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Fixed penalty notices

The police have powers to issue on-the-spot fines called fixed penalty notices (FPNs) to people who are behaving in an antisocial way and causing annoyance to others. This page explains more.

What is a fixed penalty notice (FPN)?

A fixed penalty notice is an on-the-spot £50 fine for low-level antisocial offences. FPNs can only be issued by police officers to people aged 16 and over.

What can FPNs be issued for?

The police can issue FPNs for the following offences:

  • riotous behaviour while drunk in licensed premises, such as a pub or club
  • refusing to leave licensed premises when asked
  • urinating or defecating in a place that causes, or is likely to, cause annoyance to others
  • being drunk and incapable in a public place
  • being drunk in a public place in charge of a child
  • persisting in playing music or singing when you're annoying people and have been asked to stop
  • vandalism
  • drinking alcohol where it breaks a bye-law
  • breach of the peace
  • destroying or damaging someone's property on purpose (known as 'malicious mischief').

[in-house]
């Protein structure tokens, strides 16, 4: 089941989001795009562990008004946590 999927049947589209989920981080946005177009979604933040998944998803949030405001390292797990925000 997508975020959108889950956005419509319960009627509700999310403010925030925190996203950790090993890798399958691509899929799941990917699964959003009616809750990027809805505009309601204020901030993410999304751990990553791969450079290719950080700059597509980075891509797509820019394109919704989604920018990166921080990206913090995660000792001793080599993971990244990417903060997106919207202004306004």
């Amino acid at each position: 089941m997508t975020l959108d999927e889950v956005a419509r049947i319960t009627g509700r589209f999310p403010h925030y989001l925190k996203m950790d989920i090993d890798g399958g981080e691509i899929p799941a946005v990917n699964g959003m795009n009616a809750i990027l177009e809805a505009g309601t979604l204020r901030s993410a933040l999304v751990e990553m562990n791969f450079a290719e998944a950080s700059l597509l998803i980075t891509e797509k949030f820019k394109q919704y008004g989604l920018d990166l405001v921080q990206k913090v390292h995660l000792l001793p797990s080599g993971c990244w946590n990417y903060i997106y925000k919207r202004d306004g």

How long have I got to pay the fine?

If you are issued with an FPN, you'll have 28 days to pay the fine or ask for a court hearing. You may wish to do this if you think the notice was issued unfairly - speak to an adviser at  Citizens Advice or a solicitor if you think this applies to you. If you don't pay the fine within that time, it will go up to £75, and will be registered with the court. Once the FPN is paid, it is an end to the matter.

If I get an FPN, does that mean I'll have a criminal record?

An FPN is not the same as a criminal conviction. Instead, it provides you with the opportunity to free yourself from the liability of being convicted of an offence. However, the police will keep information about the FPN for two years.

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This content applies to Scotland only.
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